The Good Luck Cat

by Joy Harjo and Paul Lee

Woogie runs in front of a car and lives to calmly lick her paws on the other side... read more

Woogie runs in front of a car and lives to calmly lick her paws on the other side of the street. She crawls under the car hood when the motor is still warm and doesn’t lose the end of her tail. She gets shot in the ear with a BB gun and survives--more or less intact. These and six other mishaps are recounted by a young girl who agrees with her aunt Shelly that Woogie apparently has nine lives. Woogie seems to bring good luck to others, too. After Aunt Shelly pets Woogie on her way to bingo, she returns with enough money to buy shoes for the family. The narrator misplaces the favorite beaded earrings she had planned to wear to the spring powwow and locates them under the bed after petting Woogie! Maybe this “stripedy cat with the softest fur, the tickling whiskers, and the green electric eyes” who “purrs as if she has a drum near her heart” really is a harbinger of good luck. Maybe it’s all coincidence. Joy Harjo’s seamless, lyrical sweep though nine mishaps and a subsequent lost‑cat episode is closely observant of cat behavior and remarkably fresh. She uses a consistent, credible, first‑person narrative voice. Paul Lee provides full‑color acrylic paintings. This children’s-book debut by one of today’s significant poets is refreshing for another reason. Harjo is a literary celebrity who actually can write well for young children. Highly Commended, 2001 Charlotte Zolotow Award (Ages 4‑7)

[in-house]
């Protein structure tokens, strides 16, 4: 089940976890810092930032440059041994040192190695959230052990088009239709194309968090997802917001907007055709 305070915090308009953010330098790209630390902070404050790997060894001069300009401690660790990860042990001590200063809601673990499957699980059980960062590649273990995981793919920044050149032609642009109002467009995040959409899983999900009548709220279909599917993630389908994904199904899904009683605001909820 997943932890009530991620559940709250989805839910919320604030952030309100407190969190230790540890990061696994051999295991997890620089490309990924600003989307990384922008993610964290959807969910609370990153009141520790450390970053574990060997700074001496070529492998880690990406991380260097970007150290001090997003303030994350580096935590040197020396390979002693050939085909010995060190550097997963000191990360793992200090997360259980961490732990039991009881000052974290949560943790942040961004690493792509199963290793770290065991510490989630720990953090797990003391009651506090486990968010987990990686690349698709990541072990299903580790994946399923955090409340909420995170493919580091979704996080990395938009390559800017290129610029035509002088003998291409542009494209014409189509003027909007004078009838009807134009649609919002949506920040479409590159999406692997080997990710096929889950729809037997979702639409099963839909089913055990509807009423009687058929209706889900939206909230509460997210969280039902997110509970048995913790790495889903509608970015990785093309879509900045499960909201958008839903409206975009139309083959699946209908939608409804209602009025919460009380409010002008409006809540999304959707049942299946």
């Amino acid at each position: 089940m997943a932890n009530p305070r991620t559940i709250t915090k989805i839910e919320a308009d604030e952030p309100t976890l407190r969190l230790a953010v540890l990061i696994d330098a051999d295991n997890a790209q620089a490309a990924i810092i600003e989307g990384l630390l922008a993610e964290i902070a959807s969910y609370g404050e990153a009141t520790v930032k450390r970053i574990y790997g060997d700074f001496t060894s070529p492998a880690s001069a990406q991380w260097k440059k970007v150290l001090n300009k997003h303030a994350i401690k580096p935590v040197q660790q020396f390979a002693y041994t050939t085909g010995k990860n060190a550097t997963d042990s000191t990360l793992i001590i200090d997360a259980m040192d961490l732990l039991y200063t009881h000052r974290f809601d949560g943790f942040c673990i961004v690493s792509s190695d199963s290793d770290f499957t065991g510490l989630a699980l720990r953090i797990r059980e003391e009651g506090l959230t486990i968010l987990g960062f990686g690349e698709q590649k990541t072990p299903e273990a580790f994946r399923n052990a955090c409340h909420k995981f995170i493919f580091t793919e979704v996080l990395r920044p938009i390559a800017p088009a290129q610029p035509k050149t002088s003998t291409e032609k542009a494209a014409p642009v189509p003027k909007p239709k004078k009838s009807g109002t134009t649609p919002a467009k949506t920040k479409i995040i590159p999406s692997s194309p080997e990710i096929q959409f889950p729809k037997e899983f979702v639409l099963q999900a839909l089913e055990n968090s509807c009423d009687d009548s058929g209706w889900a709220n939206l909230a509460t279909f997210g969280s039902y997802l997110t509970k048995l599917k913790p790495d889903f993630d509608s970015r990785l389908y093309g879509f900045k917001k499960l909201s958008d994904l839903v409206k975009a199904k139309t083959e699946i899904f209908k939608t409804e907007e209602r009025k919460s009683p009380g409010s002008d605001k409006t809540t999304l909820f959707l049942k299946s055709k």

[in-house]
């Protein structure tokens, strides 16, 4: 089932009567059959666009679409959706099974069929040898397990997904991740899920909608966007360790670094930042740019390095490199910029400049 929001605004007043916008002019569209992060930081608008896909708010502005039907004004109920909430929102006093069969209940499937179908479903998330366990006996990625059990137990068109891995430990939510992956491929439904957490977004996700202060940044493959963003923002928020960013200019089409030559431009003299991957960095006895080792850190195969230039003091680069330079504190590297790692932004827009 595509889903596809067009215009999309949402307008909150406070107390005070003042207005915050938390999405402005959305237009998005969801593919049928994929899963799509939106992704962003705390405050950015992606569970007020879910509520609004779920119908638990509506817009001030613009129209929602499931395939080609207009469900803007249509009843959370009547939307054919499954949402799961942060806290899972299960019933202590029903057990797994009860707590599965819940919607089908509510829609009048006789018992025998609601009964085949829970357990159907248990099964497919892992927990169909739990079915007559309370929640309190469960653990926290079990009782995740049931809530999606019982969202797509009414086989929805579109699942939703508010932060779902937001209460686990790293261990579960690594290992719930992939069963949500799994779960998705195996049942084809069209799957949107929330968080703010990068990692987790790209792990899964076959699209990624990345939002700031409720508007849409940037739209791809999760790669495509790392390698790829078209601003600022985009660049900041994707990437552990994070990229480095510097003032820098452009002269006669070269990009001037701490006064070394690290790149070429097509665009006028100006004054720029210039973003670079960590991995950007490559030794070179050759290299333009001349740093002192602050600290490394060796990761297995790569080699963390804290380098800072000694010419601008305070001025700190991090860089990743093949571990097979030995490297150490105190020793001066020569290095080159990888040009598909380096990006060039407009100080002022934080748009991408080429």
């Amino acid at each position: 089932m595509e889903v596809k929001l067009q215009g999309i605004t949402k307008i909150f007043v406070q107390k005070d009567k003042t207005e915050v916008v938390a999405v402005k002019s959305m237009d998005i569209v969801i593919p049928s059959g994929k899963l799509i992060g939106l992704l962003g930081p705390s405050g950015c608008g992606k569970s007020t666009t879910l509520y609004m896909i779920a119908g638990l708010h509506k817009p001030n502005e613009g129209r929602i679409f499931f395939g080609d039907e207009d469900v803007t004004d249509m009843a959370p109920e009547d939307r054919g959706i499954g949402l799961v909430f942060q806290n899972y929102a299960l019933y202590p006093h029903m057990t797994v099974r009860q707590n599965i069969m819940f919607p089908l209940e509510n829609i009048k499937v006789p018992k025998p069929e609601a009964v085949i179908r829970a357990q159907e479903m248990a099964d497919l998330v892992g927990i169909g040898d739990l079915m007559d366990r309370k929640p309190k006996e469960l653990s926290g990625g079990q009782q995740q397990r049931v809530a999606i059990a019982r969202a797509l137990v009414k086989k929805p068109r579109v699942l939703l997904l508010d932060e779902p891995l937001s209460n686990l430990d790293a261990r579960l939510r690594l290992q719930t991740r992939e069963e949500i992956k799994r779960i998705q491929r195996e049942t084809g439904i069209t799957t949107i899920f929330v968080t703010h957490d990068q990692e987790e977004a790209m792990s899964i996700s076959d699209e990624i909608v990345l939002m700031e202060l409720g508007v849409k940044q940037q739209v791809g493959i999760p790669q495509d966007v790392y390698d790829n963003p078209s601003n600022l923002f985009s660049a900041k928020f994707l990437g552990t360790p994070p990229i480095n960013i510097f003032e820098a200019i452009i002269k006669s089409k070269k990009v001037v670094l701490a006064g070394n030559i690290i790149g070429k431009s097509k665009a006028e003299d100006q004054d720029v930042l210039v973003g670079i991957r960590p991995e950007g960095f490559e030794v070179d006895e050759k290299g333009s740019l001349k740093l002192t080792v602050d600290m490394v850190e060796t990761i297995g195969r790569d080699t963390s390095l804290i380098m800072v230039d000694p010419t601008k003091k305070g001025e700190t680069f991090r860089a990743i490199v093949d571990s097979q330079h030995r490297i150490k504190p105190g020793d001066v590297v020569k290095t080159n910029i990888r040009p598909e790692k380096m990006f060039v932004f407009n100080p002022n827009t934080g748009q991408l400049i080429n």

© Cooperative Children's Book Center, Univ. of Wisconsin - Madison, 2001

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